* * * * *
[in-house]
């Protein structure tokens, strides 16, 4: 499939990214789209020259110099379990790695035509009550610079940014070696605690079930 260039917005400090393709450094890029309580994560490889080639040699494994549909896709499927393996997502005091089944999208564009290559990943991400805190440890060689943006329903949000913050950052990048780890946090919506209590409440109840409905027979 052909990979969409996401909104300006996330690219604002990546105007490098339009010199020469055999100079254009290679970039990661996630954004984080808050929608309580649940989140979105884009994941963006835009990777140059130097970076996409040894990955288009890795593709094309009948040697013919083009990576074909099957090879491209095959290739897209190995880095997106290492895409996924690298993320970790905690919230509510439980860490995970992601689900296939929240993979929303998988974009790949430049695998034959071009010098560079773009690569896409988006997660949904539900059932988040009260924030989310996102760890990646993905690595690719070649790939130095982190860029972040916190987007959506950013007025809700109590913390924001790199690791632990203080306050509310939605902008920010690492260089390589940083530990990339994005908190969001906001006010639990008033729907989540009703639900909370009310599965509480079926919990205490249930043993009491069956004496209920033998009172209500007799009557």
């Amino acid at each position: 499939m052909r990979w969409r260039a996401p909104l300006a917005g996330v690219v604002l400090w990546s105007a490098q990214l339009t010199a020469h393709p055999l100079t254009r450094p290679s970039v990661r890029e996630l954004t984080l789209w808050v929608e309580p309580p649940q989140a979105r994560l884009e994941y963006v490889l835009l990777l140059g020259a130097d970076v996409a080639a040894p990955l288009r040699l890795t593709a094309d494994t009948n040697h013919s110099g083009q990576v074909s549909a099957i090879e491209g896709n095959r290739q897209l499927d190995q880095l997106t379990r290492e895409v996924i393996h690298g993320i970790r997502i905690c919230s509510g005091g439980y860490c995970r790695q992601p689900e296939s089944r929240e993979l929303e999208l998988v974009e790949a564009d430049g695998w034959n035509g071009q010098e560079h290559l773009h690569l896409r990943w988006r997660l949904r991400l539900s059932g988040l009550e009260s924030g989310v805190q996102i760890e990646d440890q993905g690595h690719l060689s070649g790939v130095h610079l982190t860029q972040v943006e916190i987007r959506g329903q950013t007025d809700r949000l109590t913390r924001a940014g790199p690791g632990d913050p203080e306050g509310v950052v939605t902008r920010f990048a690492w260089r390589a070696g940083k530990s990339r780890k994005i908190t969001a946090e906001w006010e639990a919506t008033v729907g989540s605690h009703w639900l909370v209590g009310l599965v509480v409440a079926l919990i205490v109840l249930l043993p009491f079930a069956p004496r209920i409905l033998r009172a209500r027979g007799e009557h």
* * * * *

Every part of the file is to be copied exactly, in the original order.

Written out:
[in-house]
């Protein structure tokens, strides 16, 4: 499939990214789209020259110099379990790695035509009550610079940014070696605690079930 260039917005400090393709450094890029309580994560490889080639040699494994549909896709499927393996997502005091089944999208564009290559990943991400805190440890060689943006329903949000913050950052990048780890946090919506209590409440109840409905027979 052909990979969409996401909104300006996330690219604002990546105007490098339009010199020469055999100079254009290679970039990661996630954004984080808050929608309580649940989140979105884009994941963006835009990777140059130097970076996409040894990955288009890795593709094309009948040697013919083009990576074909099957090879491209095959290739897209190995880095997106290492895409996924690298993320970790905690919230509510439980860490995970992601689900296939929240993979929303998988974009790949430049695998034959071009010098560079773009690569896409988006997660949904539900059932988040009260924030989310996102760890990646993905690595690719070649790939130095982190860029972040916190987007959506950013007025809700109590913390924001790199690791632990203080306050509310939605902008920010690492260089390589940083530990990339994005908190969001906001006010639990008033729907989540009703639900909370009310599965509480079926919990205490249930043993009491069956004496209920033998009172209500007799009557």
């Amino acid at each position: 499939m052909r990979w969409r260039a996401p909104l300006a917005g996330v690219v604002l400090w990546s105007a490098q990214l339009t010199a020469h393709p055999l100079t254009r450094p290679s970039v990661r890029e996630l954004t984080l789209w808050v929608e309580p309580p649940q989140a979105r994560l884009e994941y963006v490889l835009l990777l140059g020259a130097d970076v996409a080639a040894p990955l288009r040699l890795t593709a094309d494994t009948n040697h013919s110099g083009q990576v074909s549909a099957i090879e491209g896709n095959r290739q897209l499927d190995q880095l997106t379990r290492e895409v996924i393996h690298g993320i970790r997502i905690c919230s509510g005091g439980y860490c995970r790695q992601p689900e296939s089944r929240e993979l929303e999208l998988v974009e790949a564009d430049g695998w034959n035509g071009q010098e560079h290559l773009h690569l896409r990943w988006r997660l949904r991400l539900s059932g988040l009550e009260s924030g989310v805190q996102i760890e990646d440890q993905g690595h690719l060689s070649g790939v130095h610079l982190t860029q972040v943006e916190i987007r959506g329903q950013t007025d809700r949000l109590t913390r924001a940014g790199p690791g632990d913050p203080e306050g509310v950052v939605t902008r920010f990048a690492w260089r390589a070696g940083k530990s990339r780890k994005i908190t969001a946090e906001w006010e639990a919506t008033v729907g989540s605690h009703w639900l909370v209590g009310l599965v509480v409440a079926l919990i205490v109840l249930l043993p009491f079930a069956p004496r209920i409905l033998r009172a209500r027979g007799e009557h």